Newly unearthed mediaeval manuscripts have revealed that the 14th-century English writer Geoffrey Chaucer was wrongly accused of rape all these years.

Several prominent scholars in the last 150 years have been convinced that Chaucer abducted and raped a woman named Cecily Chaumpaigne.

The writer had been under suspicion since 1870, after the discovery of a legal document wherein Chaumpaigne agreed to release Chaucer from "all manner of actions such as they relate to my rape (raptus) or any other thing or cause."

Several reports over the years claimed that the woman accused Chaucer of rape and that he had to pay her to clear his name. The charge in the Victorian era documents appeared as "raptus," which in Latin means "to seize."

The new documents appear to absolve Chaucer as they reveal that he had only hired the woman. The move led to a legal battle between Chaumpaigne's former employer and Chaucer, per The Telegraph.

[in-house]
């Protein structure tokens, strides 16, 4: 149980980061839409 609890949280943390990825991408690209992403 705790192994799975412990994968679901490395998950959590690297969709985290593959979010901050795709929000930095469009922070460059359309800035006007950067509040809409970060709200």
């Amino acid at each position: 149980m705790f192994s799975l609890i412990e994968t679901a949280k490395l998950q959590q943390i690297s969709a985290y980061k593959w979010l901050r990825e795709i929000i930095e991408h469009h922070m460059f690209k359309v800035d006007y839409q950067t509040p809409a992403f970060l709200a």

"The specific legal accusations brought against Chaucer in 1379-80 in the court of King's Bench were not charges of rape... but rather related to a labour dispute," said Dr. Euan Roger, a medieval specialist at the National Archives.

The new research reveals that the writer was embroiled in a case brought by her former employer, Thomas Staundon.

It says that the word "raptus" refers to Chaumpaigne suddenly breaking the terms of her employment in order to go and work with Chaucer. The legal battle came to an end in 1380 with Staundon dropping the case against Chaucer and Chaumpaigne.

"It turns out that even our most fundamental assumption about this matter was only that, an assumption," added Professor Sobecki, professor of later medieval English literature at the University of Toronto.

The poet's reputation has long been questioned because of the charge. The experts still believe that more research needs to be done and many more of his life records need to be read before reaching a conclusion.

The Canterbury Tales author Geoffrey Chaucer Getty